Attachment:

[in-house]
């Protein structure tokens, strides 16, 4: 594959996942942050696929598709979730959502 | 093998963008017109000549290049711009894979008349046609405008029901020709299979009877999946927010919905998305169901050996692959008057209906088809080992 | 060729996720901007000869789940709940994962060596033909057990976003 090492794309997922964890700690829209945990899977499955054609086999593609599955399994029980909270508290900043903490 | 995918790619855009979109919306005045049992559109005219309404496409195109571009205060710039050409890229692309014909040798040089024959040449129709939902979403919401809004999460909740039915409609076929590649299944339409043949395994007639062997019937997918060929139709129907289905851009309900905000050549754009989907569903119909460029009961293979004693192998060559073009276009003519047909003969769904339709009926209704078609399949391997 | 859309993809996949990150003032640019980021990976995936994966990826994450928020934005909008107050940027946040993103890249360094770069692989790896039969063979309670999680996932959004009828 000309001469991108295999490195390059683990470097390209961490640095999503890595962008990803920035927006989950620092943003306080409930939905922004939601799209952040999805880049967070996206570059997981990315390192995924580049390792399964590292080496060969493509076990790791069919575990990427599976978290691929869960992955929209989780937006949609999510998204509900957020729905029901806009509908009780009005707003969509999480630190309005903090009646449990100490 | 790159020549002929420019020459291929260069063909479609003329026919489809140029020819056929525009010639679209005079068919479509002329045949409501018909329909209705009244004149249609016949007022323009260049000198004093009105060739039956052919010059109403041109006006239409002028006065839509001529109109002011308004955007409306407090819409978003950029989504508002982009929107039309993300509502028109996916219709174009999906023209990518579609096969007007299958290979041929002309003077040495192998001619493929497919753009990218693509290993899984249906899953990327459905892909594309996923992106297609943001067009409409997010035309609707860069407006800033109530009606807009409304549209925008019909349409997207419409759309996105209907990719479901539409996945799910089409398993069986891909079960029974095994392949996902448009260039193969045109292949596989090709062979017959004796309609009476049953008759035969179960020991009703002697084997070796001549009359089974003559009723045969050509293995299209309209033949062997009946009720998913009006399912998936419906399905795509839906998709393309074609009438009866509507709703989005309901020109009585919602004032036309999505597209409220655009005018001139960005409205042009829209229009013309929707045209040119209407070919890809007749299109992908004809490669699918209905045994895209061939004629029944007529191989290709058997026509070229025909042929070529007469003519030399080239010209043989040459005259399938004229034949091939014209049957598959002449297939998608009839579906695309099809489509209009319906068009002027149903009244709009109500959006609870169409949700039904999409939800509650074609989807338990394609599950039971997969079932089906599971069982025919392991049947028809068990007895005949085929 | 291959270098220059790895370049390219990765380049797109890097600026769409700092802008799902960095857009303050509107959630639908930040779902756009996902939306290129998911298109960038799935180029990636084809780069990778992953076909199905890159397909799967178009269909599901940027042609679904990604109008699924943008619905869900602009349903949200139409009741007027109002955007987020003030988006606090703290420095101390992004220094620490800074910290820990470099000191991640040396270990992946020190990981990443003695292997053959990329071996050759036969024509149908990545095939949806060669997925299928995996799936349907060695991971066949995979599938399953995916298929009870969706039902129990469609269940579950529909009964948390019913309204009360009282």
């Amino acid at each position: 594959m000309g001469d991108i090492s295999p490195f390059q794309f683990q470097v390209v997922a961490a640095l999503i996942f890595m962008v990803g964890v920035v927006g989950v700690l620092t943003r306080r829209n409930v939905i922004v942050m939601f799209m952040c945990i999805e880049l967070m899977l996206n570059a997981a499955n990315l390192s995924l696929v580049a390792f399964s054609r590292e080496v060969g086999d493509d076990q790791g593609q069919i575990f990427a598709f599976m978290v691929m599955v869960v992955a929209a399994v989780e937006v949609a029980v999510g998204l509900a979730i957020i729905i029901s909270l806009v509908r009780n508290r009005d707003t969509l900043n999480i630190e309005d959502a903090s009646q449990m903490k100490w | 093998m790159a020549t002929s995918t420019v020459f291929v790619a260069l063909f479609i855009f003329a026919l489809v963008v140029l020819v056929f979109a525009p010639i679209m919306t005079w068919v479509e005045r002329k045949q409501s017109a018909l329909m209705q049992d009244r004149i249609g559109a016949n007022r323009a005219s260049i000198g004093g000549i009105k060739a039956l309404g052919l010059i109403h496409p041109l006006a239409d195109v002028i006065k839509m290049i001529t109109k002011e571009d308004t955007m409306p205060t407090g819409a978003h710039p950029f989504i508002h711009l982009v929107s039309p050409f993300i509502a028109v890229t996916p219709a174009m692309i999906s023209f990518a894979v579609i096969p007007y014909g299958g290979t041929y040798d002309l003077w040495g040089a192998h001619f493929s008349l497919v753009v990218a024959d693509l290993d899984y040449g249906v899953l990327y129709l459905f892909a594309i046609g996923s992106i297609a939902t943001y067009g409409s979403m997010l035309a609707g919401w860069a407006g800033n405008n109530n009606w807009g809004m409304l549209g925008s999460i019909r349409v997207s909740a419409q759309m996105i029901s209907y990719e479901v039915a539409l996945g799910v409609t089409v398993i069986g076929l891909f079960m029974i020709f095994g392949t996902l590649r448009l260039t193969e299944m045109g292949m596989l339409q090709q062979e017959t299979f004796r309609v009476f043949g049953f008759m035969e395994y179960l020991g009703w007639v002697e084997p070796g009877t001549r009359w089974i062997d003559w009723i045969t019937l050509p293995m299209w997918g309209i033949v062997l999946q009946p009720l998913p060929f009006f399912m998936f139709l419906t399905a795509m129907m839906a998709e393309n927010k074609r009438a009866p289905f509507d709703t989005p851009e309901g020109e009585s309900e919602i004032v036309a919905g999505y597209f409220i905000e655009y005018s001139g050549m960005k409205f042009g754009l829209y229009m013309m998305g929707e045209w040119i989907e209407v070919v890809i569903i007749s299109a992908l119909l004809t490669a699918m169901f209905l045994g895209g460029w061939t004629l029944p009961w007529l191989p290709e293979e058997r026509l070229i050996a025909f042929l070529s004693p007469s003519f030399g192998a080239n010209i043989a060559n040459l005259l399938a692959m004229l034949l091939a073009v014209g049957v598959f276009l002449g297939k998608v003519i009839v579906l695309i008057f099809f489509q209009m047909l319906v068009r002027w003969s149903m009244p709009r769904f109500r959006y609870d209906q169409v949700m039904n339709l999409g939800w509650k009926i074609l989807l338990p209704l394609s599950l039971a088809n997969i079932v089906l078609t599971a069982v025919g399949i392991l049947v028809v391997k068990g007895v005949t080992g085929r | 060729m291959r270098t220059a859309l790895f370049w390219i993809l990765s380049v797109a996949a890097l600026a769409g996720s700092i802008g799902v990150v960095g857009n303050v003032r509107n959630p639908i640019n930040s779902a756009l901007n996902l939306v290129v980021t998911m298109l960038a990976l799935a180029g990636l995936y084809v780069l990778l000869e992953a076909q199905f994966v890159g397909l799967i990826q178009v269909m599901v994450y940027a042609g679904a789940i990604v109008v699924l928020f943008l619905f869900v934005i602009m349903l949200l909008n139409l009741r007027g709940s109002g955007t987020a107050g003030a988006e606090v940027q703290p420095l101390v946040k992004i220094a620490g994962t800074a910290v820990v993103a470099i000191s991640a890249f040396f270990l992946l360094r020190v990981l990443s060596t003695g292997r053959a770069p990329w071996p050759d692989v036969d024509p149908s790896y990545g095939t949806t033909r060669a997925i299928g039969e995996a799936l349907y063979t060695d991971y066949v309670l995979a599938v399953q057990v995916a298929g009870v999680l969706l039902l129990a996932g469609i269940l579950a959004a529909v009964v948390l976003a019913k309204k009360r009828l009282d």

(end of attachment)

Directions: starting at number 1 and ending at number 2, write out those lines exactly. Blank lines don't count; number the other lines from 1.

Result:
[in-house]
């Protein structure tokens, strides 16, 4: 594959996942942050696929598709979730959502 | 093998963008017109000549290049711009894979008349046609405008029901020709299979009877999946927010919905998305169901050996692959008057209906088809080992 | 060729996720901007000869789940709940994962060596033909057990976003 090492794309997922964890700690829209945990899977499955054609086999593609599955399994029980909270508290900043903490 | 995918790619855009979109919306005045049992559109005219309404496409195109571009205060710039050409890229692309014909040798040089024959040449129709939902979403919401809004999460909740039915409609076929590649299944339409043949395994007639062997019937997918060929139709129907289905851009309900905000050549754009989907569903119909460029009961293979004693192998060559073009276009003519047909003969769904339709009926209704078609399949391997 | 859309993809996949990150003032640019980021990976995936994966990826994450928020934005909008107050940027946040993103890249360094770069692989790896039969063979309670999680996932959004009828 000309001469991108295999490195390059683990470097390209961490640095999503890595962008990803920035927006989950620092943003306080409930939905922004939601799209952040999805880049967070996206570059997981990315390192995924580049390792399964590292080496060969493509076990790791069919575990990427599976978290691929869960992955929209989780937006949609999510998204509900957020729905029901806009509908009780009005707003969509999480630190309005903090009646449990100490 | 790159020549002929420019020459291929260069063909479609003329026919489809140029020819056929525009010639679209005079068919479509002329045949409501018909329909209705009244004149249609016949007022323009260049000198004093009105060739039956052919010059109403041109006006239409002028006065839509001529109109002011308004955007409306407090819409978003950029989504508002982009929107039309993300509502028109996916219709174009999906023209990518579609096969007007299958290979041929002309003077040495192998001619493929497919753009990218693509290993899984249906899953990327459905892909594309996923992106297609943001067009409409997010035309609707860069407006800033109530009606807009409304549209925008019909349409997207419409759309996105209907990719479901539409996945799910089409398993069986891909079960029974095994392949996902448009260039193969045109292949596989090709062979017959004796309609009476049953008759035969179960020991009703002697084997070796001549009359089974003559009723045969050509293995299209309209033949062997009946009720998913009006399912998936419906399905795509839906998709393309074609009438009866509507709703989005309901020109009585919602004032036309999505597209409220655009005018001139960005409205042009829209229009013309929707045209040119209407070919890809007749299109992908004809490669699918209905045994895209061939004629029944007529191989290709058997026509070229025909042929070529007469003519030399080239010209043989040459005259399938004229034949091939014209049957598959002449297939998608009839579906695309099809489509209009319906068009002027149903009244709009109500959006609870169409949700039904999409939800509650074609989807338990394609599950039971997969079932089906599971069982025919392991049947028809068990007895005949085929 | 291959270098220059790895370049390219990765380049797109890097600026769409700092802008799902960095857009303050509107959630639908930040779902756009996902939306290129998911298109960038799935180029990636084809780069990778992953076909199905890159397909799967178009269909599901940027042609679904990604109008699924943008619905869900602009349903949200139409009741007027109002955007987020003030988006606090703290420095101390992004220094620490800074910290820990470099000191991640040396270990992946020190990981990443003695292997053959990329071996050759036969024509149908990545095939949806060669997925299928995996799936349907060695991971066949995979599938399953995916298929009870969706039902129990469609269940579950529909009964948390019913309204009360009282």